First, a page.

[Bioc-devel] A call for feedback on writing S4 docs with roxygen
Colin A. Smith
colin at colinsmith.org
Fri Nov 11 17:25:12 CET 2011
I just replied to his message:
I've spent a good amount of time working on a large C++ project that made extensive use of Doxygen documentation. Its strengths were in the two things that have been touched on:
1. Quick, inline documentation that can can be formatted into an easy to read HTML form.
2. Understanding the structure of the code in terms of classes/methods, inheritance, namespaces, and call graphs.
For packages in R, I find number 1 to be the most important, especially for keeping code and documentation in sync, like Steve mentions. I also find it really helpful for reading/understanding code to have the documentation right there.
Number 2 is also important. I think that either the HTML help index could be made a lot better in that regard, but that would be more of a R-devel thing. Another alternative would be to put a lot of that information in the not often used xxx-package.Rd pages. I think Roxygen or other packages could definitely grow into that area.
On Nov 11, 2011, at 16:57, Steve Lianoglou wrote:
> Hi Michael,
> I think I see where you are coming from.
> I think in (my) ideal world and constrained by the way R is currently
> (normally/"properly") documented, I'd love to be able to put the
> banner/title, description, and argument "junk" inline w/ the source
> If usage/examples aren't too long, I think they'd fit nicely there too.
> Also keep in mind that you can inline define which functions are
> exported through in the NAMESPACE, and which function you are
> currently writing required to be imported from another package first
> in order to register the base generic def, etc.
> But for docs that are super long, I can see how huge chunks of
> documentation/prose isn't ideal ... perhaps an @include directive (or
> something) that can inline a file that has some long/verbose
> exposition that would reduce the signal:noise ratio in the source
> itself would be nice.
> Maybe it's just me, but the split between the Rd and the source to
> document the "essense" of the function, ie. its params and short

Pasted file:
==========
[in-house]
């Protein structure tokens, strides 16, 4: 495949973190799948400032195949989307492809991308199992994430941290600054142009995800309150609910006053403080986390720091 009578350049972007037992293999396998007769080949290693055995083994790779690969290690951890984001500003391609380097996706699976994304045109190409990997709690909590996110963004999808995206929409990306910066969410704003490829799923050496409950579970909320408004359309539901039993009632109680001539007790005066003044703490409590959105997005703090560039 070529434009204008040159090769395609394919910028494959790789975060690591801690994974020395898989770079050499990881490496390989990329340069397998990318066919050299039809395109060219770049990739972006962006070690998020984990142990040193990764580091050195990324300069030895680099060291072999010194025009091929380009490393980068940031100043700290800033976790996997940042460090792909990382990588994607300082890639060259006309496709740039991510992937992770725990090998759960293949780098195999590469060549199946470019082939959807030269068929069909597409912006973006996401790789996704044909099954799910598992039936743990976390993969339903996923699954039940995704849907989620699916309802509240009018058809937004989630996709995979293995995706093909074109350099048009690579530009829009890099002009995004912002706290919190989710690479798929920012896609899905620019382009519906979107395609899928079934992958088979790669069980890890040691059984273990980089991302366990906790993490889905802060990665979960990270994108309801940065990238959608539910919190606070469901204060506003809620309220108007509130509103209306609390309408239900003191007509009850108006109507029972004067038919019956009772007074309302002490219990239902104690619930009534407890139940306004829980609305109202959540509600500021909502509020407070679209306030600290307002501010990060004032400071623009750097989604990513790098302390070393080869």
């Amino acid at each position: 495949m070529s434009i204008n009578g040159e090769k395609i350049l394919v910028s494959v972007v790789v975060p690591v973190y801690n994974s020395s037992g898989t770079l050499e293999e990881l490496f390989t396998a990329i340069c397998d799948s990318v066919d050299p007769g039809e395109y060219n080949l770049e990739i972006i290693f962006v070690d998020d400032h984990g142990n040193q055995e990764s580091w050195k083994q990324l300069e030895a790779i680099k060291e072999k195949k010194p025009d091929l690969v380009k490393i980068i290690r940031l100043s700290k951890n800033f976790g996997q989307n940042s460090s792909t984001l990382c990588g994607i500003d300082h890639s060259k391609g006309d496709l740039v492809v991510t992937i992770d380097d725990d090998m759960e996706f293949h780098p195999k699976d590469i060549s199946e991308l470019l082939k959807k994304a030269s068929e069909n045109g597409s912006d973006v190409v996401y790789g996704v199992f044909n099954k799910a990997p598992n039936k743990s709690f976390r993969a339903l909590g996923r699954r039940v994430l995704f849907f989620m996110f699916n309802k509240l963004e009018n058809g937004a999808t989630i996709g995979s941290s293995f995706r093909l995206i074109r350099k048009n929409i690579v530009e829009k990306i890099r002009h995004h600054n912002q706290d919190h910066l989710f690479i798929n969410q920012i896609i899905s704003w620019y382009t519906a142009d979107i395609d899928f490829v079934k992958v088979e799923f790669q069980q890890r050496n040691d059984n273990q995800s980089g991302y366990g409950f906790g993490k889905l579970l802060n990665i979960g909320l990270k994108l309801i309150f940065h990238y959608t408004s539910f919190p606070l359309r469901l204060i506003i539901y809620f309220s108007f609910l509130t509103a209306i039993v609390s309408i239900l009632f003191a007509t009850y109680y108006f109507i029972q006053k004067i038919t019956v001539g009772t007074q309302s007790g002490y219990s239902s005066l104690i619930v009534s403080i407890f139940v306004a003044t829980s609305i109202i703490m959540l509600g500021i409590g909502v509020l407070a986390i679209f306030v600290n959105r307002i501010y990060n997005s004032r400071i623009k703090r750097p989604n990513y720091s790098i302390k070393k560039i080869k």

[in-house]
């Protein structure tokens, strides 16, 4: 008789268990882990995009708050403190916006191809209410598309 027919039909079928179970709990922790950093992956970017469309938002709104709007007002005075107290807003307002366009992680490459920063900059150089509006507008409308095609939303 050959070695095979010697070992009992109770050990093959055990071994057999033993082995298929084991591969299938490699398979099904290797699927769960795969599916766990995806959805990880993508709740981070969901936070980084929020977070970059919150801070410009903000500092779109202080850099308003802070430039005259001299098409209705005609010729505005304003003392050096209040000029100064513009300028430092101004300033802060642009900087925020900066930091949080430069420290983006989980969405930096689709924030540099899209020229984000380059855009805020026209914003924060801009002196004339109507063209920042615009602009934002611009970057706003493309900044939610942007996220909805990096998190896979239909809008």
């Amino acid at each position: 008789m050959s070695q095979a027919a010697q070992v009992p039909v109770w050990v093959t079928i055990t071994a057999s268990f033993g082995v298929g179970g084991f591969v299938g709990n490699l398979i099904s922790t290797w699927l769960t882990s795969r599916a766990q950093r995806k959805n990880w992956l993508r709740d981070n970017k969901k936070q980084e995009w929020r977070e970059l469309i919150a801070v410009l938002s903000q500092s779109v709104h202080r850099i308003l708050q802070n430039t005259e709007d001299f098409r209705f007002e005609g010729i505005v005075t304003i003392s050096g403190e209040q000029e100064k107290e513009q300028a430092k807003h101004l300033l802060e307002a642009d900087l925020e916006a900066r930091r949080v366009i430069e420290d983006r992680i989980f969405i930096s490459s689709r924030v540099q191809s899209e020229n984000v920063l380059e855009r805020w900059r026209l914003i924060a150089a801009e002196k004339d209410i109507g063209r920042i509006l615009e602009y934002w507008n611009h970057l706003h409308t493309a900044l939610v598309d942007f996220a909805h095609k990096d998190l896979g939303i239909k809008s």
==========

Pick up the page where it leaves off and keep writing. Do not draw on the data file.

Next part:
> description is enough of a burden to me that I'm not all that good
> about fishing into the Rd when I change something in my code.
> One could argue that I need to spend more time upfront really
> hammering out the API of whatever I'm working on in my head before I
> hit the pavement/editor. I wouldn't disagree in theory, but in
> practice it's just not how things work out.
> On Fri, Nov 11, 2011 at 10:22 AM, Michael Lawrence
> <lawrence.michael at gene.com> wrote:
>> I have spoken with him about this, and I wasn't sure if it was worth it.
>> Much of the documentation we write is pretty free-form. I am not sure how
>> that could be inlined. Maybe it's just the wrong style? Do people really
>> like putting all that documentation into their source code? Literate
>> programming is nice for a data analysis in a vignette, but I'm not so sure
>> about IRanges. Folding might help. What's so bad about Rd anyway? I guess
>> I'm just more of a "use the source, Luke" kind of guy and like direct
>> control over the output.
>> What would be really nice is a way to generate documentation on methods and
>> classes dynamically, as they are registered. Some sort of alternative to
>> always calling showMethods, getClass, etc.
>> On Fri, Nov 11, 2011 at 6:42 AM, Steve Lianoglou
>> <mailinglist.honeypot at gmail.com> wrote:
>>> Hi devs,
>>> Hadley is in the midst of trying to get roxygen2 to better handle S4
>>> I thought there would be some folks here (hi bioc-core) who would be
>>> well suited to give useful feedback given the monumental documentation
>>> in some of the bioconductor packages.
>>> If anyone has time to share some feedback, I'm sure it'd make his end
>>> result much better and would be a large boon to the R community at
>>> large, since I think roxygen goes a long way to making writing
>>> documentation a lot less painful :-)
>>> Here is his post:
>>> Steve Lianoglou
>>> Graduate Student: Computational Systems Biology
>>> | Memorial Sloan-Kettering Cancer Center
>>> | Weill Medical College of Cornell University
>>> Contact Info: http://cbio.mskcc.org/~lianos/contact
>>> Bioc-devel at r-project.org mailing list
> Steve Lianoglou
> Graduate Student: Computational Systems Biology
> | Memorial Sloan-Kettering Cancer Center
> | Weill Medical College of Cornell University
> Contact Info: http://cbio.mskcc.org/~lianos/contact
> Bioc-devel at r-project.org mailing list
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